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Corrigan Times - Local News

Copyright 2012 - Polk County Publishing Company

 

Time to get your flu shots for the winter months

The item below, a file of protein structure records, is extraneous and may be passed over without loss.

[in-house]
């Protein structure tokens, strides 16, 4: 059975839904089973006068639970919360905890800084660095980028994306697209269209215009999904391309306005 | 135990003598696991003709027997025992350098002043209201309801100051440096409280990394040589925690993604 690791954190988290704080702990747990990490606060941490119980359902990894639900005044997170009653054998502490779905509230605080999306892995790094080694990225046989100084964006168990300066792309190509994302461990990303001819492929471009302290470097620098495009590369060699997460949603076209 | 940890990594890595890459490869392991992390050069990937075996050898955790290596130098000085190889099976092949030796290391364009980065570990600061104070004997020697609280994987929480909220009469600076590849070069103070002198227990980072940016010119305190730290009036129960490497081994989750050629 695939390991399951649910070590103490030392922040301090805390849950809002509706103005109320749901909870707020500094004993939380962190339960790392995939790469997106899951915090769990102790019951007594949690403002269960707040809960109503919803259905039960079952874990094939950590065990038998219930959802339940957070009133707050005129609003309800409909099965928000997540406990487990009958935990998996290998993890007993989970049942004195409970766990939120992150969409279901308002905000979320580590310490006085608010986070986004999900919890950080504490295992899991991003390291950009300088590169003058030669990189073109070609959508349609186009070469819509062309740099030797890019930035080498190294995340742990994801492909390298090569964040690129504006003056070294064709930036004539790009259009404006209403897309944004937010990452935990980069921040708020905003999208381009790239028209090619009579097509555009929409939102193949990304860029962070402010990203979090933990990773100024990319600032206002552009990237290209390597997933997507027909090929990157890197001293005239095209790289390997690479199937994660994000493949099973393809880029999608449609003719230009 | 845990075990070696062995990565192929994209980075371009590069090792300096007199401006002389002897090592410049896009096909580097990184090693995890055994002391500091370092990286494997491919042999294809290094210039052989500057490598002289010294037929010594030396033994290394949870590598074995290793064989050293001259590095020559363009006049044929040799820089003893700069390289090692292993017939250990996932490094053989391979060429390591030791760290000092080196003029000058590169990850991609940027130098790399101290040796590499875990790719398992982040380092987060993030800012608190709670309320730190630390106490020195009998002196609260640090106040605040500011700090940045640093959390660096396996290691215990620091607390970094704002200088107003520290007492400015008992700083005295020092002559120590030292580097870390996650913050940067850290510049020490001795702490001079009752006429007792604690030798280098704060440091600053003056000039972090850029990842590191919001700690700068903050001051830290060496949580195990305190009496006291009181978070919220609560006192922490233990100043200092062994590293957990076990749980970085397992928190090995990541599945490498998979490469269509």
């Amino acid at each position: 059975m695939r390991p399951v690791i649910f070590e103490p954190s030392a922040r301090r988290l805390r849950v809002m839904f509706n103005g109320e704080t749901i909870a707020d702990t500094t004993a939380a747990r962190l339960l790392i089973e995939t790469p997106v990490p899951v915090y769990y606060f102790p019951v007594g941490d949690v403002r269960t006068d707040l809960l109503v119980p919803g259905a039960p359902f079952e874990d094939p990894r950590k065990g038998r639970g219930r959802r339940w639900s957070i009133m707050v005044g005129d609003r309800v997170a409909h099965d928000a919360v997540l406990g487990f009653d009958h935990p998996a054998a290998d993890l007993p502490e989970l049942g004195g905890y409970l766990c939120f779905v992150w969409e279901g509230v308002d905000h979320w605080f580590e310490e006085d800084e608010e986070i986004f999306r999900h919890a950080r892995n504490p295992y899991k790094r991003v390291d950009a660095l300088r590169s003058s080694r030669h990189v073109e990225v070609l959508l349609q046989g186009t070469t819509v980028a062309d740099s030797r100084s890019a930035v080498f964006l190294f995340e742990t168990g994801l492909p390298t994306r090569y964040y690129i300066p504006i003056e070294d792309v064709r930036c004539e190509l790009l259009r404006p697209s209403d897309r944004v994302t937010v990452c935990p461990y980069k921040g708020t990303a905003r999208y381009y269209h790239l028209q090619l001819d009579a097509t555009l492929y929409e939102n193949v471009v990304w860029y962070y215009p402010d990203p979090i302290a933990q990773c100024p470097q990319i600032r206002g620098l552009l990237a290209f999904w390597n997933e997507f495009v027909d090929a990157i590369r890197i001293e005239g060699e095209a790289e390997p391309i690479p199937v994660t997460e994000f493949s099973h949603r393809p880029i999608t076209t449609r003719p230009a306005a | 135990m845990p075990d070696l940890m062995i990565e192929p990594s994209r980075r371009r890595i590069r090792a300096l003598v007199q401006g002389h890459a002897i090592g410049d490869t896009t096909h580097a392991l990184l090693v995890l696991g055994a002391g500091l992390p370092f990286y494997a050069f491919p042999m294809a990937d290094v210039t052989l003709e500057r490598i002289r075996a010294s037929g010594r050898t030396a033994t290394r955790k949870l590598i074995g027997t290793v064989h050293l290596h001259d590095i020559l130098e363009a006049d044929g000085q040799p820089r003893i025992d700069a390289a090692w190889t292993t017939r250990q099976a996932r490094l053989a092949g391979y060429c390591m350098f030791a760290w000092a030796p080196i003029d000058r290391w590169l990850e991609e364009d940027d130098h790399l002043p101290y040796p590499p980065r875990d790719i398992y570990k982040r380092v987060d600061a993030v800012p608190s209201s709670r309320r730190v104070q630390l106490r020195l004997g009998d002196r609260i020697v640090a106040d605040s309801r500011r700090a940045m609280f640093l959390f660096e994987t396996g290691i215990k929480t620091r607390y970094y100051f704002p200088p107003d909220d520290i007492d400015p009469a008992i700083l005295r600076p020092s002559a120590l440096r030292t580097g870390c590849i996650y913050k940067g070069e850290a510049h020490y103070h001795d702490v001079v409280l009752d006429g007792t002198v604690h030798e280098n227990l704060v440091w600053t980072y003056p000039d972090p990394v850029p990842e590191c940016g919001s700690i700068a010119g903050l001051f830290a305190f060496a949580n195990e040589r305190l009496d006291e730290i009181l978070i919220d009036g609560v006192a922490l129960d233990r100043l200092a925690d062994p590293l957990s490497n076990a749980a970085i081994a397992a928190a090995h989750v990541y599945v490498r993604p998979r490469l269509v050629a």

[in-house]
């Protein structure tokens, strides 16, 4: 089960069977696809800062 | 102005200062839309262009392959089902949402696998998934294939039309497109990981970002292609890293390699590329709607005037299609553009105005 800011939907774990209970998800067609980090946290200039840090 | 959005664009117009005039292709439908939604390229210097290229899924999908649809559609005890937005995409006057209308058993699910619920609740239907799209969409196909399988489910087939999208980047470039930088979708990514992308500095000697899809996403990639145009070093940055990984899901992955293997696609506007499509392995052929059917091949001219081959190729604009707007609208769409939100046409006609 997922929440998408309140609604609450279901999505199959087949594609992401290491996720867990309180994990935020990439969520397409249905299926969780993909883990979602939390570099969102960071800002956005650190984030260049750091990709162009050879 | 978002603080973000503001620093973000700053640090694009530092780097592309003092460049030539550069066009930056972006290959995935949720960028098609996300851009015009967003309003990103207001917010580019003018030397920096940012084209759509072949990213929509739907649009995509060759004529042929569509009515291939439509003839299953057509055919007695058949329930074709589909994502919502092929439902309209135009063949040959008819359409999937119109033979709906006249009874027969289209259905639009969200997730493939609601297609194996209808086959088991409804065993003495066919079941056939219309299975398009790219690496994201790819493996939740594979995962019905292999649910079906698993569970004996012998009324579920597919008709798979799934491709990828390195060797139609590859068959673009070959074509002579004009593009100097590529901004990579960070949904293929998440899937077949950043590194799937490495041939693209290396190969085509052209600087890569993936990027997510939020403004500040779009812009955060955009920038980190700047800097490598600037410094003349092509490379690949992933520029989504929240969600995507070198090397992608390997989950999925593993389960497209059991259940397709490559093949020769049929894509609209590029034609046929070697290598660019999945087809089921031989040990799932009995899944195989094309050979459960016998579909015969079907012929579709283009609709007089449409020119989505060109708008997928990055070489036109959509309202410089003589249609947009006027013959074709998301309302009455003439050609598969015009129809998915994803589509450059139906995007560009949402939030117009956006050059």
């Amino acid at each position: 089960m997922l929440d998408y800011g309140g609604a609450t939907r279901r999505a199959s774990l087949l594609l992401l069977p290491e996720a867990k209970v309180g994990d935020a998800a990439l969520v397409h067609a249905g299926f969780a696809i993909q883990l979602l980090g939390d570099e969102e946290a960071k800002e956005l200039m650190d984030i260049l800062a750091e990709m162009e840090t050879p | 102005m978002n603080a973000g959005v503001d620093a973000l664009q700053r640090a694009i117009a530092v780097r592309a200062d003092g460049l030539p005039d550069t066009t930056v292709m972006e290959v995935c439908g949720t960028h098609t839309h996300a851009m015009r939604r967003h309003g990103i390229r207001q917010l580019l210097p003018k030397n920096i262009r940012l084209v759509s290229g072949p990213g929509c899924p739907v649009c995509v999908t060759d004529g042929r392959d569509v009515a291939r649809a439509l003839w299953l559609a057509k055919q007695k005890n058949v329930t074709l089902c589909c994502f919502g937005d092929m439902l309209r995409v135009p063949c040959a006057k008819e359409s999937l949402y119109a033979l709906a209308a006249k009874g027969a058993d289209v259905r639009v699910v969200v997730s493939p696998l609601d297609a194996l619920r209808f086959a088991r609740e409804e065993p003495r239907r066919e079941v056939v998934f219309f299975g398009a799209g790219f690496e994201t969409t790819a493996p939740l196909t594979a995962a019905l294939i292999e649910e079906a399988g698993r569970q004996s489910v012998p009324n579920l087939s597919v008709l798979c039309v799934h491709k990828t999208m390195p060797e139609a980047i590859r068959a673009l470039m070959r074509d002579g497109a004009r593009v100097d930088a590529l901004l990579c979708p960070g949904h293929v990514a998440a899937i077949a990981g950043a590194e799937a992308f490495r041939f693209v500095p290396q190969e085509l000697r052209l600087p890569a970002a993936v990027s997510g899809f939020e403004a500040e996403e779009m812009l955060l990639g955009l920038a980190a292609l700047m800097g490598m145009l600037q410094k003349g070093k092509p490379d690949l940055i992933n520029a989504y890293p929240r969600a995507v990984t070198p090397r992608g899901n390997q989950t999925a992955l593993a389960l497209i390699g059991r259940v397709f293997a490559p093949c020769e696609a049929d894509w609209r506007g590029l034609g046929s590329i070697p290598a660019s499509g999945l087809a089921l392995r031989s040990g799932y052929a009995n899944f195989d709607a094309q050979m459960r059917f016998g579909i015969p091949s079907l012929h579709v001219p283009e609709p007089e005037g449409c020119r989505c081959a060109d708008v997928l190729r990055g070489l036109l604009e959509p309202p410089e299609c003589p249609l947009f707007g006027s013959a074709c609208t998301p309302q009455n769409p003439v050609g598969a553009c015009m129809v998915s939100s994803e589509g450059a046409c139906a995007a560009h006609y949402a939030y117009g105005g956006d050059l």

CORRIGAN -- The fl u season in the U.S. this year got off to its earliest start in nearly a decade, which indicates that it might be a bad year for many trying to avoid the illness, offi cials said Monday as they urged people to get the shots early to minimize the impact of the disease. The fl u season in the U.S. has got off to an early start this year offi cials said Monday, while urging citizens to get the shots early on to minimize the impact of the disease. In a fl u activity report released Nov. 30, the Centers for Disease Control and Prevention (CDC) observed how fl u cases had increased substantially in the U.S., especially in the south central and southeast regions. Apparently, fi ve states, including Alabama, Louisiana, Mississippi, Tennessee and Texas, witnessed a high rate of infl uenza-like illness in the period between Nov. 18 and Nov. 24. This year’s fl u type appears similar to the one identifi ed in the fl u season of 2003-2004, when the outbreak was severe. Campaigning for the National Infl uenza Vaccination Week, which is observed every year from Dec. 2 to Dec. 8. The fl u shot and proactive measures such as covering the mouth when coughing and washing hands after a cough prevented the spread of the disease. The fl u vaccines are recommended for all citizens older than six months, and the shot usually takes two weeks to bolster the body’s immune system effectively. Children younger than two and adults 65 or older seem to be at high risk for getting the fl u. Also those suffering from chronic conditions such as asthma and heart disease appear to be at risk. As per CDC records, an average of about 24,000 Americans succumb to the fl u during the annual season, the Seattle Times reported. The CDC added that the fl u virus usually peaks in midwinter. Flu symptoms include fever, cough, runny nose, head and body aches and fatigue. Some patients also suffer from vomiting and diarrhea, while some may develop pneumonia or other severe complications. Three types of fl u shots are available, according to the CDC: • A regular fl u shot approved for people of age six months and older • A high-dose fl u shot approved for people 65 years and older, and • An intradermal fl u shot approved for people 18 to 64 years of age. (An intradermal shot is injected into the skin instead of the muscle, and uses a much smaller needle than the regular fl u shot.)

 

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